What exactly are employers doing?
In an ideal situation, both parties provide their recruiter with timely and appropriate feedback. However, in this not so perfect world, many clients are guilty of not giving feedback of candidates to recruiters promptly. Sometimes when employers don’t pass on their feedback, this can appear that they have gone dark on both the recruiter and their candidates. They often put their candidate decision on ice, which shows a serious disconnect!
When such incidents occur, the relationship can be deeply damaged. The recruiters are unaware of the reason behind the “ghosting” and get frustrated with clients. The candidates, on the other hand, begin to question the idea of working with the employer as it feels like the employer doesn’t care about keeping the candidate updated. A plethora of questions like these begins to hit their minds.
- Did they not like the candidate?
- Have we sent them the wrong candidate?
- Did they end up hiring an internal candidate?
- Is it possible that we have failed to match the right candidate with the given role description?
The answers to these questions are highly crucial for both recruiters and candidates to move forward. Constructive feedback will not only allow candidates to work on their shortcomings but also help recruiters get in-depth knowledge on what the client wants.
So, what kind of feedback should clients provide to avoid forming a sloppy employer brand image?
1. Thank your recruiter for their time and effort
To show that they are appreciated
Recruiters are out there, representing your employer brand on behalf of them. They do lots of work with no thanks received. This is a tough industry where recruiters don’t get paid until a candidate starts working. Due to the numerous moving parts in recruitment, often they aren’t compensated for up to 75% of the work done. A simple thanks can go a long way.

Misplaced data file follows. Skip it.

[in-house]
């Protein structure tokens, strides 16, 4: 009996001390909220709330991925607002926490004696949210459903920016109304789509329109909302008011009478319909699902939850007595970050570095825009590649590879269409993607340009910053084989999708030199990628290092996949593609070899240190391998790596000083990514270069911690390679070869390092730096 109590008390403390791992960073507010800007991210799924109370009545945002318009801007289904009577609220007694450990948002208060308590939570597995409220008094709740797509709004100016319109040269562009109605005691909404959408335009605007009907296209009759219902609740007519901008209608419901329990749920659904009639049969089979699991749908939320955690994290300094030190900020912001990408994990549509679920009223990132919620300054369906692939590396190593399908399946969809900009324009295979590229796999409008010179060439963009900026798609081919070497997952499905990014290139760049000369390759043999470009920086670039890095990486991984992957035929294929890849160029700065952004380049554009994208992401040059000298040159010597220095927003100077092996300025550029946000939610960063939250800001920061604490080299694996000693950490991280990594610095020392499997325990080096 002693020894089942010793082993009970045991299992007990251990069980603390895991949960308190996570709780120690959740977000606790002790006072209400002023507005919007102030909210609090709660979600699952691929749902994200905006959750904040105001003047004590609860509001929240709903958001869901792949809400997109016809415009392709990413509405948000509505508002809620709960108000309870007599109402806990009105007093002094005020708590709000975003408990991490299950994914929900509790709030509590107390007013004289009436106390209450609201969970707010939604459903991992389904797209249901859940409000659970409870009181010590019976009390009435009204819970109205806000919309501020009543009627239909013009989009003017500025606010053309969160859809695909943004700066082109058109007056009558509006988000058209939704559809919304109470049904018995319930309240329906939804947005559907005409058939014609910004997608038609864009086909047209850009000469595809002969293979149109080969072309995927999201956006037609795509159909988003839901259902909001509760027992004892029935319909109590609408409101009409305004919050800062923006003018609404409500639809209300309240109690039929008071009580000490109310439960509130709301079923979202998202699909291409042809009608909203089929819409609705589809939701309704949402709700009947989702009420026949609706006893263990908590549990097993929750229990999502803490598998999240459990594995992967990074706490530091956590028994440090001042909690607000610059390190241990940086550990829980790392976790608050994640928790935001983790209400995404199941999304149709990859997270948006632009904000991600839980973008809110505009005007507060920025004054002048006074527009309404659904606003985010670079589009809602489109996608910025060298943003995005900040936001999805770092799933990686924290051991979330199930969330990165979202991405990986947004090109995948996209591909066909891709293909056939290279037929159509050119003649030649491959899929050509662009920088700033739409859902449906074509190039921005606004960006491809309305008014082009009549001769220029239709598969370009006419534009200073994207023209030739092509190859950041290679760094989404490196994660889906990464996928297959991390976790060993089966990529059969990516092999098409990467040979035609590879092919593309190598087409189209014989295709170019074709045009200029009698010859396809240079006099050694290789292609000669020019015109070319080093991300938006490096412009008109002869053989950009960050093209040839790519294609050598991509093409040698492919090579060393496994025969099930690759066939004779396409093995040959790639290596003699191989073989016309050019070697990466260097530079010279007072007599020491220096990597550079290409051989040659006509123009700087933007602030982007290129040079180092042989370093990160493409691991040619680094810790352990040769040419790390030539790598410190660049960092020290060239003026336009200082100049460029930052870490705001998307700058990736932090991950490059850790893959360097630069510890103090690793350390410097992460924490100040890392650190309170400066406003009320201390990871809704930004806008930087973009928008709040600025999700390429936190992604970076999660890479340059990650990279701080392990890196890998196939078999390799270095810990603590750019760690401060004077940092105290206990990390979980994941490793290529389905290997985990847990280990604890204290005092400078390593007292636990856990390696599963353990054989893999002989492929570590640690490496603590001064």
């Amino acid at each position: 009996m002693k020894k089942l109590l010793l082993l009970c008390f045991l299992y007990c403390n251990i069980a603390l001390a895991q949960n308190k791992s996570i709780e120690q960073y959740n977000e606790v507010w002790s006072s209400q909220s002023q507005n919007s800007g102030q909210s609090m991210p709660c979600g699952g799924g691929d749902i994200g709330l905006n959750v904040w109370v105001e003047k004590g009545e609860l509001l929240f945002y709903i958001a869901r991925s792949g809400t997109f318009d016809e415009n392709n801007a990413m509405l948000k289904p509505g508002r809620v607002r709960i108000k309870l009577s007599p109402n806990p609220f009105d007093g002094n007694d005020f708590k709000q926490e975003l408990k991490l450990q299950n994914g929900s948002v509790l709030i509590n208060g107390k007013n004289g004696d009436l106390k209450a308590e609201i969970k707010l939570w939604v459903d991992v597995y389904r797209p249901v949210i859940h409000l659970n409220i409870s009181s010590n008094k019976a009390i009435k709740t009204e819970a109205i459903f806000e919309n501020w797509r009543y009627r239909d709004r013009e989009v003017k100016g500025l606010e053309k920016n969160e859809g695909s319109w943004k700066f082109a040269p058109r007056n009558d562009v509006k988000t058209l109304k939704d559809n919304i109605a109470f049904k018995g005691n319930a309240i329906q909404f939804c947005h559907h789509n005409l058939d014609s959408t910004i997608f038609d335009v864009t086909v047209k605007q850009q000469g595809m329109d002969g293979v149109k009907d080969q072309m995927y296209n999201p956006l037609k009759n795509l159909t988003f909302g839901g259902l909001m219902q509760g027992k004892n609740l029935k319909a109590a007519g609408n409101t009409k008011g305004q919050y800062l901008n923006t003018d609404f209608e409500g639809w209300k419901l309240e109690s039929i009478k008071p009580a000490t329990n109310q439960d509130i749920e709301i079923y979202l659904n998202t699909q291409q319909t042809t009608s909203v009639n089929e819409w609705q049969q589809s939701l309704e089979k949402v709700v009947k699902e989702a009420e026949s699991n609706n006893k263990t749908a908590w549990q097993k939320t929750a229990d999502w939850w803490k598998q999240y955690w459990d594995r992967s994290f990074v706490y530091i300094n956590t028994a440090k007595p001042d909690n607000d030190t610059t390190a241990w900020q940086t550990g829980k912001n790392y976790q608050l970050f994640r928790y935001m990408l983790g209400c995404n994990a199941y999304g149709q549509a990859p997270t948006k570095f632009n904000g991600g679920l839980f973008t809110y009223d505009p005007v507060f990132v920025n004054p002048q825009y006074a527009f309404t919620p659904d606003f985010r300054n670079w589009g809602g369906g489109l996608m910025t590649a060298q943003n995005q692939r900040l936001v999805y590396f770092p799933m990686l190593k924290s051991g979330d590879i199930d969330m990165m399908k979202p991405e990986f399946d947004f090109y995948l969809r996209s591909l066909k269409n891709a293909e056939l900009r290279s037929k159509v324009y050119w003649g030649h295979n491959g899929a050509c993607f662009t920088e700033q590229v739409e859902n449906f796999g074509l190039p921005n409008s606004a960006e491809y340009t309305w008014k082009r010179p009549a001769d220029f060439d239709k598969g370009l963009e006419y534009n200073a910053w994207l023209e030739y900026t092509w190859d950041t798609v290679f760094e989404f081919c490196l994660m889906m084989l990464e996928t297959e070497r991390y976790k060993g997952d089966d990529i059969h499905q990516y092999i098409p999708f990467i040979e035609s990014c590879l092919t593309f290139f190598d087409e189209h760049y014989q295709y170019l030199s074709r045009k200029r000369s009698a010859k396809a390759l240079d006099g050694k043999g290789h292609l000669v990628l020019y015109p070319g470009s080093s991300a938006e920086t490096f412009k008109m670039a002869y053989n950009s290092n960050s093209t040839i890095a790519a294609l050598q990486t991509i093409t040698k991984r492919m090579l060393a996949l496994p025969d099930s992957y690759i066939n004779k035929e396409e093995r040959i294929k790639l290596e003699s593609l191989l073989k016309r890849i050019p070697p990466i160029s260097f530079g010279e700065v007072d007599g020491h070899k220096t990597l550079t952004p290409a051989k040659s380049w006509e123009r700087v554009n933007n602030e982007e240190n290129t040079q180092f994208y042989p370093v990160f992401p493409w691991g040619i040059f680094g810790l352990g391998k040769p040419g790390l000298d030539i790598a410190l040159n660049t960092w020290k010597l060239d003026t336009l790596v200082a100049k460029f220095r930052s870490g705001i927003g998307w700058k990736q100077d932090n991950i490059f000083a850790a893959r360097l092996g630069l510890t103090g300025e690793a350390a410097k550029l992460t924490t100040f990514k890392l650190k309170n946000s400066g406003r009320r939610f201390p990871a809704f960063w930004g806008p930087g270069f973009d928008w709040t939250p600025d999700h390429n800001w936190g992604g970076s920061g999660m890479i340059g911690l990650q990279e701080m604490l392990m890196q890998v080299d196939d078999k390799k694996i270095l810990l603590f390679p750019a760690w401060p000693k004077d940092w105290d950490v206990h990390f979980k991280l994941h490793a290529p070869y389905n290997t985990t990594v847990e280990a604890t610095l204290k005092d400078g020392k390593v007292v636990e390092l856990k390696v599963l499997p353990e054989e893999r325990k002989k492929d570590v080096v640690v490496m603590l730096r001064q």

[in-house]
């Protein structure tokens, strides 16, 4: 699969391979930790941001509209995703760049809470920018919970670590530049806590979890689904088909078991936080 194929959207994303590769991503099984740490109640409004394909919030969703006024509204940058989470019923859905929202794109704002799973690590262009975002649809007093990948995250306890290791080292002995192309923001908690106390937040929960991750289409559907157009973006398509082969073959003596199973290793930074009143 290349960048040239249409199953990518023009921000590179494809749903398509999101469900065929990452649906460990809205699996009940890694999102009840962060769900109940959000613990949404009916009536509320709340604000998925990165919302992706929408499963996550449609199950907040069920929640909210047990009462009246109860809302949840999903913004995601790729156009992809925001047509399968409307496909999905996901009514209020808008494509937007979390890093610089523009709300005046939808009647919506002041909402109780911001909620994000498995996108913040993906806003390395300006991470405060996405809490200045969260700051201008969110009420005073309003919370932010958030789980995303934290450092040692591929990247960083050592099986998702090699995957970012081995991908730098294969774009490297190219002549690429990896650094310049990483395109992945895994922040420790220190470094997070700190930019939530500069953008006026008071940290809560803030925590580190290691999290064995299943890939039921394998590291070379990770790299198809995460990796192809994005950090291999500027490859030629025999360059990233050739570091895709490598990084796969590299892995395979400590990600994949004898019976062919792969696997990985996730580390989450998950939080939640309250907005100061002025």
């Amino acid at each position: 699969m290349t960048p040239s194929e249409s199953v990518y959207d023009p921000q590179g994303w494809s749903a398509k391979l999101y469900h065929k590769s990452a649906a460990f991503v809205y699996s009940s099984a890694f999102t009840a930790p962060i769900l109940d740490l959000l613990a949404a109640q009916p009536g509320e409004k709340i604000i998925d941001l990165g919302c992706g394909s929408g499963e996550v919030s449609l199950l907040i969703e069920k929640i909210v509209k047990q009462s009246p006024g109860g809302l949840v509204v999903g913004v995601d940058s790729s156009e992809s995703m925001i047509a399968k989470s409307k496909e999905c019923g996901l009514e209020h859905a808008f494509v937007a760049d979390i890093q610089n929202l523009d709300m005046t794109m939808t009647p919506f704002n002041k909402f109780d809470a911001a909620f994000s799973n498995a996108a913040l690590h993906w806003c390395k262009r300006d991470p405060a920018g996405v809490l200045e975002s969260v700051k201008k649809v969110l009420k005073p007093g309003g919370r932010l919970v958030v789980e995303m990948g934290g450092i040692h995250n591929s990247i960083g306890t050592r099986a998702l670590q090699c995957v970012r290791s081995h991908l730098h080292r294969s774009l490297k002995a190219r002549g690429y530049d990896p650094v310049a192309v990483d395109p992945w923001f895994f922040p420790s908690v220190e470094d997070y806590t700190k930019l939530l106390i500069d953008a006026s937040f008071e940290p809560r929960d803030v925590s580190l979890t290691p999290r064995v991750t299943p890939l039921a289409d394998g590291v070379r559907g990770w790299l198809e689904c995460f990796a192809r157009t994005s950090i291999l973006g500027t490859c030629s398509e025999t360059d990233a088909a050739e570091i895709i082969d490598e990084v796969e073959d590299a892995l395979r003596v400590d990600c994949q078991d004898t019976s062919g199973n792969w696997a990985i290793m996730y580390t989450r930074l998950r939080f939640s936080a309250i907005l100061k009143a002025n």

2. Provide feedback within 48 hours
To save time for the recruiter as well as the candidate
Quick feedback doesn’t just show recruiters the correct direction to move forward but also allows candidates to work on their shortcomings. Providing feedback within 48 hours demonstrates efficiency and value. By doing so, you save everybody’s time and ensure that you get quality work done by the recruiters for the next hire.
3. Make your feedback short and concise by calling “a spade a spade”
To avoid a sense of bafflement in the minds of recruiters and candidates
A short and concise constructive feedback is vital. For example: “The candidate is not suitable for the role of xxxxxx as he/she needs to work on areas such as xxxxxx and needs more experience in xxxxxx”. This will prevent unnecessary tension that might arise in the minds of the candidate, which often leads to questioning their potential. Such responses will help them shape their career instead and will also help recruiters bring the best talent on-board.
These simple steps are a way to form a trust with recruiters and employees to enhance your employer brand. Providing constructive feedback, nurturing your culture and reflecting it in the hiring process is what makes your brand stand out. Brand perception and value proposition are what attracts the best minds. By taking these simple steps, you will be able to build your brand advocacy.